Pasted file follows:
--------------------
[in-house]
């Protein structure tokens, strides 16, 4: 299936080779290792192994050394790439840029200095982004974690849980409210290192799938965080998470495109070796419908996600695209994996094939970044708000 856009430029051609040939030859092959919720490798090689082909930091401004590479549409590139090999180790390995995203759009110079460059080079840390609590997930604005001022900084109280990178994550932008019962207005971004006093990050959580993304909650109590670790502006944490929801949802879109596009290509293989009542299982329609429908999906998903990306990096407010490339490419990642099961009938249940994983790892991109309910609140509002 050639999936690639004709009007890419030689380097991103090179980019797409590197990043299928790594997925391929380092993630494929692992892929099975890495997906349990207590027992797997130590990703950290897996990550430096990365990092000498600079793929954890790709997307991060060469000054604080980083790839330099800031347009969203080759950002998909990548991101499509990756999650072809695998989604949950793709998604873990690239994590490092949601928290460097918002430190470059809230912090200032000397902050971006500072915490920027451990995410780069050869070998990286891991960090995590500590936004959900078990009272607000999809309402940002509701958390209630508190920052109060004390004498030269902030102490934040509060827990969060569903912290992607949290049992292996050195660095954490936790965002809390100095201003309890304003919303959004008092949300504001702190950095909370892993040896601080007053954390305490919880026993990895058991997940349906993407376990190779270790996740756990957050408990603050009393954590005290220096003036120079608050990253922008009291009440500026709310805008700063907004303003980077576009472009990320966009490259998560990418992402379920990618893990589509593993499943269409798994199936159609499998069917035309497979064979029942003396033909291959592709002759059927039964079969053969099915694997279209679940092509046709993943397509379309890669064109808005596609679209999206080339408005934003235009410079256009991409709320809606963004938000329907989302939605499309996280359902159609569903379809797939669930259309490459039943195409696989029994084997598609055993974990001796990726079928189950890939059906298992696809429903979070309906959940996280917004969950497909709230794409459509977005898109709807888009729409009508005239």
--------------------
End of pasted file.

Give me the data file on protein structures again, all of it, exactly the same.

[in-house]
């Protein structure tokens, strides 16, 4: 299936080779290792192994050394790439840029200095982004974690849980409210290192799938965080998470495109070796419908996600695209994996094939970044708000 856009430029051609040939030859092959919720490798090689082909930091401004590479549409590139090999180790390995995203759009110079460059080079840390609590997930604005001022900084109280990178994550932008019962207005971004006093990050959580993304909650109590670790502006944490929801949802879109596009290509293989009542299982329609429908999906998903990306990096407010490339490419990642099961009938249940994983790892991109309910609140509002 050639999936690639004709009007890419030689380097991103090179980019797409590197990043299928790594997925391929380092993630494929692992892929099975890495997906349990207590027992797997130590990703950290897996990550430096990365990092000498600079793929954890790709997307991060060469000054604080980083790839330099800031347009969203080759950002998909990548991101499509990756999650072809695998989604949950793709998604873990690239994590490092949601928290460097918002430190470059809230912090200032000397902050971006500072915490920027451990995410780069050869070998990286891991960090995590500590936004959900078990009272607000999809309402940002509701958390209630508190920052109060004390004498030269902030102490934040509060827990969060569903912290992607949290049992292996050195660095954490936790965002809390100095201003309890304003919303959004008092949300504001702190950095909370892993040896601080007053954390305490919880026993990895058991997940349906993407376990190779270790996740756990957050408990603050009393954590005290220096003036120079608050990253922008009291009440500026709310805008700063907004303003980077576009472009990320966009490259998560990418992402379920990618893990589509593993499943269409798994199936159609499998069917035309497979064979029942003396033909291959592709002759059927039964079969053969099915694997279209679940092509046709993943397509379309890669064109808005596609679209999206080339408005934003235009410079256009991409709320809606963004938000329907989302939605499309996280359902159609569903379809797939669930259309490459039943195409696989029994084997598609055993974990001796990726079928189950890939059906298992696809429903979070309906959940996280917004969950497909709230794409459509977005898109709807888009729409009508005239």